Week-end Wrap – Political Economy – July 18, 2021
by Tony Wikrent
[CDC, via Naked Capitalism Water Cooler 7-16-21]
[CNN, via The Big Picture 7-12-2021]
Clusters of unvaccinated people, most of them in the southern United States, are vulnerable to surges in Covid-19 cases and could become breeding grounds for even more deadly Covid-19 variants: Starting in Georgia and stretching west to Texas and north to Missouri + include parts of Alabama, Arkansas, Louisiana, Oklahoma and Tennessee.
[NPR, via The Big Picture 7-13-2021]
But surveys have shown Trump supporters are the least likely to say they have been vaccinated or plan to be. Remember, Trump got vaccinated before leaving the White House, but that was reported months later. Unlike other public officials who were trying to encourage people to get the shot, Trump did it in private.
[New York Times, via The Big Picture 7-13-2021]
The disparity in vaccination rates has so far mainly broken down along political lines. For nearly every U.S. county, both the willingness to receive a vaccine and actual vaccination rates to date were lower, on average, in counties where a majority of residents voted to re-elect former President Donald J. Trump in 2020.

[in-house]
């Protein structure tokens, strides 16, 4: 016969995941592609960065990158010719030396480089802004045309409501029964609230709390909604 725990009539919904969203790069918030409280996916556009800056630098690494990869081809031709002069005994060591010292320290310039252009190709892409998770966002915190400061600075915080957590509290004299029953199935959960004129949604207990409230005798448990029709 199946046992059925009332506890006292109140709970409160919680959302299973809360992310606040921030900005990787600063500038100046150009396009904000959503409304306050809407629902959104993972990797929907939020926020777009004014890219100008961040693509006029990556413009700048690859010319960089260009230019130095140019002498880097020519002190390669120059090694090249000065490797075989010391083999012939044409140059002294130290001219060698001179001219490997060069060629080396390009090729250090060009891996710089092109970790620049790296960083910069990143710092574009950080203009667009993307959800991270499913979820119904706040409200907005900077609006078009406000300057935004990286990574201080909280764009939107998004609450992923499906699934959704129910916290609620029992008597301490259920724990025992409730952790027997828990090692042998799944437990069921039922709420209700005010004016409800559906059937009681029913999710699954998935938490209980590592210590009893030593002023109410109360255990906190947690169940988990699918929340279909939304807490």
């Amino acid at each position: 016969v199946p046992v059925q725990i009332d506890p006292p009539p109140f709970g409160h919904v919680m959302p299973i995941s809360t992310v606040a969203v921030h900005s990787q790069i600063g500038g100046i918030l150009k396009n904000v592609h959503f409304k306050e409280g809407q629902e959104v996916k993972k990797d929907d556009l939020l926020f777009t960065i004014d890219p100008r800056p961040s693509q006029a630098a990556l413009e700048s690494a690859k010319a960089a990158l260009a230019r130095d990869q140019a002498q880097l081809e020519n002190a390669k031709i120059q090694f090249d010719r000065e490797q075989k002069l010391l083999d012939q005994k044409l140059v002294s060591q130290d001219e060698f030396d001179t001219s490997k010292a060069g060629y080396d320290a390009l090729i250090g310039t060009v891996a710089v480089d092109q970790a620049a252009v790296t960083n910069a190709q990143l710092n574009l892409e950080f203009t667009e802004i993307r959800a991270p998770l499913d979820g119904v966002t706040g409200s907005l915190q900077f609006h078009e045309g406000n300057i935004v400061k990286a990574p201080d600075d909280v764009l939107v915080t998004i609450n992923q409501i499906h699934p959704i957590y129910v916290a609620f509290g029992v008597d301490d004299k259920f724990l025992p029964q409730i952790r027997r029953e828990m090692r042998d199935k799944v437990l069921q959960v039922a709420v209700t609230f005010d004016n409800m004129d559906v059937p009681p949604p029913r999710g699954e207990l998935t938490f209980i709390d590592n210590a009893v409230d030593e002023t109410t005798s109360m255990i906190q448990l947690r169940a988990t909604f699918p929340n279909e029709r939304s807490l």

Strategic Political Economy
[Twitter, via, Aldous J Pennyfarthing, July 12, 2021, Dailykos]
This is the oligarchs’ “final solution” to finally eliminating all those pesky plebes who are constantly consuming resources the oligarchs prefer to hoard for themselves. It is the triumph of the oligarchs’ Malthusian pessimism over the optimism and progress of the Enlightenment and the creation of the USA as a self-governing republic constitutionally dedicated to promoting the General Welfare. It is a rejection of the classic Christian conception of humanity made in the image of the Creator, investigating and learning the laws of nature so that humanity can partake in the Divine by co-participating in the act of Creation through new science and technology that relieves human suffering and betters the human condition. That USA christianists are not in an uproar about these statements, shows how deeply the oligarchs’ corporations have corrupted USA christianity.
Dean Baker, CEPR, via Naked Capitalism Water Cooler 7-14-21]